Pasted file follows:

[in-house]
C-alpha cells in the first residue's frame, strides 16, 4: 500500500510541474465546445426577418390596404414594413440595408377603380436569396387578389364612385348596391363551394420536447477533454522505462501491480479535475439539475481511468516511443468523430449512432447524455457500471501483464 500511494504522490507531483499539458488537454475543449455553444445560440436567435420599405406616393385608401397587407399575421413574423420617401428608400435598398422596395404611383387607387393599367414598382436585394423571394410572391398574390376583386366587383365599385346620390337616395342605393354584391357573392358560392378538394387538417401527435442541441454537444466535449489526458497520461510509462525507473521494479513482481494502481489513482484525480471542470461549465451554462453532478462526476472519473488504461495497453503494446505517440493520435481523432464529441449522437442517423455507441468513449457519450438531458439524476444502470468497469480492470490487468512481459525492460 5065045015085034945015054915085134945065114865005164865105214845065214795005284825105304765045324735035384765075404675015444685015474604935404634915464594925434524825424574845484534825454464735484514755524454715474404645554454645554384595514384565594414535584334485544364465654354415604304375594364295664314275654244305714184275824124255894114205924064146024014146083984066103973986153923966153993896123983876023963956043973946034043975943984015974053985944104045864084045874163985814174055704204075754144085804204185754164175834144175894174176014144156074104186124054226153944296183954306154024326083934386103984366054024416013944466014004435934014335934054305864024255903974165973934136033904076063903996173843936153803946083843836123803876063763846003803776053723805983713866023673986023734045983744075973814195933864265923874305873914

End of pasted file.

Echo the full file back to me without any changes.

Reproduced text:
[in-house]
C-alpha cells in the first residue's frame, strides 16, 4: 500500500510541474465546445426577418390596404414594413440595408377603380436569396387578389364612385348596391363551394420536447477533454522505462501491480479535475439539475481511468516511443468523430449512432447524455457500471501483464 500511494504522490507531483499539458488537454475543449455553444445560440436567435420599405406616393385608401397587407399575421413574423420617401428608400435598398422596395404611383387607387393599367414598382436585394423571394410572391398574390376583386366587383365599385346620390337616395342605393354584391357573392358560392378538394387538417401527435442541441454537444466535449489526458497520461510509462525507473521494479513482481494502481489513482484525480471542470461549465451554462453532478462526476472519473488504461495497453503494446505517440493520435481523432464529441449522437442517423455507441468513449457519450438531458439524476444502470468497469480492470490487468512481459525492460 5065045015085034945015054915085134945065114865005164865105214845065214795005284825105304765045324735035384765075404675015444685015474604935404634915464594925434524825424574845484534825454464735484514755524454715474404645554454645554384595514384565594414535584334485544364465654354415604304375594364295664314275654244305714184275824124255894114205924064146024014146083984066103973986153923966153993896123983876023963956043973946034043975943984015974053985944104045864084045874163985814174055704204075754144085804204185754164175834144175894174176014144156074104186124054226153944296183954306154024326083934386103984366054024416013944466014004435934014335934054305864024255903974165973934136033904076063903996173843936153803946083843836123803876063763846003803776053723805983713866023673986023734045983744075973814195933864265923874305873914